The census, conducted by Jackson Clark Partners and a team of 16 North– Siders, also invited residents to volunteer to support the plan with a minimum of two hours a month. Using online outreach, randomized mailing, and door knocking, the census ultimately was completed by 12 percent of North Side households, with more than 900 agreeing to get involved.
Simultaneously, a representative team of residents met monthly to develop a plan. Originally intended for the Buhl Foundation, it rapidly evolved into the One North Side Consensus Plan, which was completed in December and unveiled at a celebration at Heinz Field with 650 residents and honorary hosts (and North Side residents) Dan and Pat Rooney.
In re-visioning the Buhl Foundation, the board is making a long-term commitment to the North Side, to build a deep partnership that will shape and inform our grantmaking. We are working with the community, recognizing that there is work for residents, work for the foundation, and work to be done together. Perhaps one of our greatest insights so far is that the best solutions come from those directly affected by problems.
Our first implementation step is a mini-grant program designed to put resources directly into the hands of North Side residents. Working with the Sprout Fund, we’ve launched Neighbor-to– Neighbor grants of $1,000 for North Side residents to build the improvements they desire, including, so far, art installations, play groups and urban gardens. We’ll be making additional mini-grants directly to the 18 neighborhoods, and the One North Side planning process will identify future projects.
As these are being implemented by North Side residents, Buhl will work on projects that are more systemic, aiming to leverage resources, connect communities and provide catalytic investments.
For example, the foundation is supporting the development of a trail system connecting all 18 neighborhoods and focusing on neighborhood destinations, history and topography as attractors that will be “ribboned” together as biking and walking trails, including the North Side’s many city steps. The project begins this summer with 11 graduate students from Carnegie Mellon University, Pennsylvania State University and Chatham University working in partnership with the nonprofit G-Tech’s Ambassadors program, which helps residents identify the many assets in their communities.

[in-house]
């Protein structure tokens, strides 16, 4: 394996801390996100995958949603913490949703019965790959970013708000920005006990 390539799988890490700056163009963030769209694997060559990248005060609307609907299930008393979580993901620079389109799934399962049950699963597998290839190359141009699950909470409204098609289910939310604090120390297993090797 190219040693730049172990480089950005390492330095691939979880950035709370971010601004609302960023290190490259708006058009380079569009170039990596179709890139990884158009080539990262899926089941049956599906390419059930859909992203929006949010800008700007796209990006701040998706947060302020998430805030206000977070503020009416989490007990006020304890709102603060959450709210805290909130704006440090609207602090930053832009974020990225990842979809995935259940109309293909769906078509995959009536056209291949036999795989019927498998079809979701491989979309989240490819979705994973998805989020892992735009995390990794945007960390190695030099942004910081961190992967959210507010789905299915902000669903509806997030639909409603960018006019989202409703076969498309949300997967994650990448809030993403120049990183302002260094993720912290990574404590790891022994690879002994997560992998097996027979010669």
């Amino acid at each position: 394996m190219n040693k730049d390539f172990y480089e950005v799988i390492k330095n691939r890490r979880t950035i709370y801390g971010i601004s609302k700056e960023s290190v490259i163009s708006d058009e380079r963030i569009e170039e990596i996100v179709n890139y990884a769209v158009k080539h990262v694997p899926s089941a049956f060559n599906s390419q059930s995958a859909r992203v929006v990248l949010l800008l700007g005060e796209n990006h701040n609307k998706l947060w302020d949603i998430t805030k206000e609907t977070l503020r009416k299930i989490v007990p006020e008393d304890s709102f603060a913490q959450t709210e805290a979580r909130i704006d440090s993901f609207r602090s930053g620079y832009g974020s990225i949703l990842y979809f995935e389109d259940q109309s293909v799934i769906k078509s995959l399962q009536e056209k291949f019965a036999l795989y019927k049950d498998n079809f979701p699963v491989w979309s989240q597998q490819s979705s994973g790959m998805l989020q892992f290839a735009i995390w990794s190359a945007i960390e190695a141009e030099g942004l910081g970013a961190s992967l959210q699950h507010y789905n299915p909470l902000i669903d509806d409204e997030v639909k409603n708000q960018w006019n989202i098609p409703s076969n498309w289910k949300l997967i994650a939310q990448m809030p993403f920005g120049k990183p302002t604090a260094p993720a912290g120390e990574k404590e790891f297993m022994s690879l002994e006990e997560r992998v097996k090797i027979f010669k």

A second project, which we hope to implement by the opening of school this fall, focuses on ensuring that North Side families have sufficient food on weekends. Partnering with the Greater Pittsburgh Community Food Bank and Focus Pittsburgh, Buhl is seeking to build a network that might ultimately provide as many as 3,000 families with food every Friday through a “backpack” program at schools.
Given Buhl’s 88-year history, and the desire of founder Henry Buhl Jr. to broadly benefit the citizens of Pittsburgh and Allegheny County, it is unlikely that this North Side focus will be permanent. But this change of direction will exist for the foreseeable future (10 to 20 years), as we seek to seize a unique opportunity and sharpen its impact in a vital Pittsburgh neighborhood.
Mr. Buhl left Pittsburgh a unique gift in launching a foundation that was free to be “responsive to the needs of the time.” And it is allowing Buhl the unprecedented opportunity to move from a regional to a more “place-based” agenda.
“It is our legacy,” said Buhl Foundation Board Chair Peter Mathieson. “Henry Buhl had his department store in the North Side and wanted to make sure assets stay in the community. Our commitment to the North Side is that we will be here to support the place we call home. We are committed to making the North Side world class.”